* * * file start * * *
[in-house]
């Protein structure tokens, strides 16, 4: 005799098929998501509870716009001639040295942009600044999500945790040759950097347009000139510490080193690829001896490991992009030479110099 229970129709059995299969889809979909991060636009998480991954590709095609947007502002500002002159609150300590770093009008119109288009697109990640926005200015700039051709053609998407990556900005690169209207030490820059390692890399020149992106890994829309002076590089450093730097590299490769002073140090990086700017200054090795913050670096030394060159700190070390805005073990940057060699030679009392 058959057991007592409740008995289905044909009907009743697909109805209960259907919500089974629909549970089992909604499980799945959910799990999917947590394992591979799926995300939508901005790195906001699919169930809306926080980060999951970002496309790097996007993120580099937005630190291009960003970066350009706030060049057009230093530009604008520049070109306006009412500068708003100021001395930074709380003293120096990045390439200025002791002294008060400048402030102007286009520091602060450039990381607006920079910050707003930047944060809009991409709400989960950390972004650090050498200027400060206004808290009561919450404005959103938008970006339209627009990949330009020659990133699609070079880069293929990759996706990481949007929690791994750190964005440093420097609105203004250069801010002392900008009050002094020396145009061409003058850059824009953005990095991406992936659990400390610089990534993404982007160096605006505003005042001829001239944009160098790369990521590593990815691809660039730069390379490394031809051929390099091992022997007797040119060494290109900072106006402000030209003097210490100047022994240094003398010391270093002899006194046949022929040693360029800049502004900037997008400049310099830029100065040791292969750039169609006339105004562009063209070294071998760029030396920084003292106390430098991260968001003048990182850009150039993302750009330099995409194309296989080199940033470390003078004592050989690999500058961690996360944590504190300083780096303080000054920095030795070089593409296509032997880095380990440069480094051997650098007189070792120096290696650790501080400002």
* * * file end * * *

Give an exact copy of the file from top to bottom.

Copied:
[in-house]
């Protein structure tokens, strides 16, 4: 005799098929998501509870716009001639040295942009600044999500945790040759950097347009000139510490080193690829001896490991992009030479110099 229970129709059995299969889809979909991060636009998480991954590709095609947007502002500002002159609150300590770093009008119109288009697109990640926005200015700039051709053609998407990556900005690169209207030490820059390692890399020149992106890994829309002076590089450093730097590299490769002073140090990086700017200054090795913050670096030394060159700190070390805005073990940057060699030679009392 058959057991007592409740008995289905044909009907009743697909109805209960259907919500089974629909549970089992909604499980799945959910799990999917947590394992591979799926995300939508901005790195906001699919169930809306926080980060999951970002496309790097996007993120580099937005630190291009960003970066350009706030060049057009230093530009604008520049070109306006009412500068708003100021001395930074709380003293120096990045390439200025002791002294008060400048402030102007286009520091602060450039990381607006920079910050707003930047944060809009991409709400989960950390972004650090050498200027400060206004808290009561919450404005959103938008970006339209627009990949330009020659990133699609070079880069293929990759996706990481949007929690791994750190964005440093420097609105203004250069801010002392900008009050002094020396145009061409003058850059824009953005990095991406992936659990400390610089990534993404982007160096605006505003005042001829001239944009160098790369990521590593990815691809660039730069390379490394031809051929390099091992022997007797040119060494290109900072106006402000030209003097210490100047022994240094003398010391270093002899006194046949022929040693360029800049502004900037997008400049310099830029100065040791292969750039169609006339105004562009063209070294071998760029030396920084003292106390430098991260968001003048990182850009150039993302750009330099995409194309296989080199940033470390003078004592050989690999500058961690996360944590504190300083780096303080000054920095030795070089593409296509032997880095380990440069480094051997650098007189070792120096290696650790501080400002």